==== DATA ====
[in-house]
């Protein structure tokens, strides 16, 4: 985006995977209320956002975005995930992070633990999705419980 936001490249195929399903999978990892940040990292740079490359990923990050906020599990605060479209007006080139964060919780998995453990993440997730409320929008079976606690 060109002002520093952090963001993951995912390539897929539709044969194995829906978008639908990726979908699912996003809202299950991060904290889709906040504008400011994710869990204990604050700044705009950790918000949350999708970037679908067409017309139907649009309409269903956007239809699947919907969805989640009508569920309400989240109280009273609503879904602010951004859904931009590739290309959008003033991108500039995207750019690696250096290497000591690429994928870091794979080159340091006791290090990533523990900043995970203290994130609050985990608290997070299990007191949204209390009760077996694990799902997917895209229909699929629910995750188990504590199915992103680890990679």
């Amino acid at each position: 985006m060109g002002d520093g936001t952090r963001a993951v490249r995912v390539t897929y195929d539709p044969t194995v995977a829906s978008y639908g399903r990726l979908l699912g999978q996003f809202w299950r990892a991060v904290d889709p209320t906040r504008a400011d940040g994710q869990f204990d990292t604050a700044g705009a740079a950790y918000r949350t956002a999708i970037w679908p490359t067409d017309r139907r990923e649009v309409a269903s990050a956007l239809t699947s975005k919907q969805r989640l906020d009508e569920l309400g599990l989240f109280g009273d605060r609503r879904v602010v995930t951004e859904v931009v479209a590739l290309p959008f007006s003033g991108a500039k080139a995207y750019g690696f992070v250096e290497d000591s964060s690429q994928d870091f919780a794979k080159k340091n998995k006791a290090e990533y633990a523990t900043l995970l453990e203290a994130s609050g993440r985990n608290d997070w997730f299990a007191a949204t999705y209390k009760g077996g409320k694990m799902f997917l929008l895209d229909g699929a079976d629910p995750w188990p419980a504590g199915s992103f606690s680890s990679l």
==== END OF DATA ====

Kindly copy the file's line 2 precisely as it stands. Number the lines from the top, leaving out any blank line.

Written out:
């Protein structure tokens, strides 16, 4: 985006995977209320956002975005995930992070633990999705419980 936001490249195929399903999978990892940040990292740079490359990923990050906020599990605060479209007006080139964060919780998995453990993440997730409320929008079976606690 060109002002520093952090963001993951995912390539897929539709044969194995829906978008639908990726979908699912996003809202299950991060904290889709906040504008400011994710869990204990604050700044705009950790918000949350999708970037679908067409017309139907649009309409269903956007239809699947919907969805989640009508569920309400989240109280009273609503879904602010951004859904931009590739290309959008003033991108500039995207750019690696250096290497000591690429994928870091794979080159340091006791290090990533523990900043995970203290994130609050985990608290997070299990007191949204209390009760077996694990799902997917895209229909699929629910995750188990504590199915992103680890990679």